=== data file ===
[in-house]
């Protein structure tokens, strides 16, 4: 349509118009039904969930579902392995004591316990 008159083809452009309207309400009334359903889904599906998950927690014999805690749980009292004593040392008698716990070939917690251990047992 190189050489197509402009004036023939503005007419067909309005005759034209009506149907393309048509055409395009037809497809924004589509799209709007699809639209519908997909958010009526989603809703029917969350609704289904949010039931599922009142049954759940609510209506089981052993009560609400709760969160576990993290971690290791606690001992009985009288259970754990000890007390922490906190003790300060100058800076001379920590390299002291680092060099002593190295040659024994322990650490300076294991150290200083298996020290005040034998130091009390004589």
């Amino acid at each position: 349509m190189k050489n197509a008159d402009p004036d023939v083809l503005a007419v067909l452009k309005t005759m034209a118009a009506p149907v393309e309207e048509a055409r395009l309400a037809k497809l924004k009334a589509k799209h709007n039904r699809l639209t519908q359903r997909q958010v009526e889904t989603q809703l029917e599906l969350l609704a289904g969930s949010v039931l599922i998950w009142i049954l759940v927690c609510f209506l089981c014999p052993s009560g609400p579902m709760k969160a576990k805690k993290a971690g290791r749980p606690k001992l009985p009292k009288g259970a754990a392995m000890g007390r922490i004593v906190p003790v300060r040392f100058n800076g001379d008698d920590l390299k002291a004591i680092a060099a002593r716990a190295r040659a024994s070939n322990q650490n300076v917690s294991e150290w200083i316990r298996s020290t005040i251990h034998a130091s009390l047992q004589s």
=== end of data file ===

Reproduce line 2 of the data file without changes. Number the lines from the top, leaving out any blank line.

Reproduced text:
């Protein structure tokens, strides 16, 4: 349509118009039904969930579902392995004591316990 008159083809452009309207309400009334359903889904599906998950927690014999805690749980009292004593040392008698716990070939917690251990047992 190189050489197509402009004036023939503005007419067909309005005759034209009506149907393309048509055409395009037809497809924004589509799209709007699809639209519908997909958010009526989603809703029917969350609704289904949010039931599922009142049954759940609510209506089981052993009560609400709760969160576990993290971690290791606690001992009985009288259970754990000890007390922490906190003790300060100058800076001379920590390299002291680092060099002593190295040659024994322990650490300076294991150290200083298996020290005040034998130091009390004589």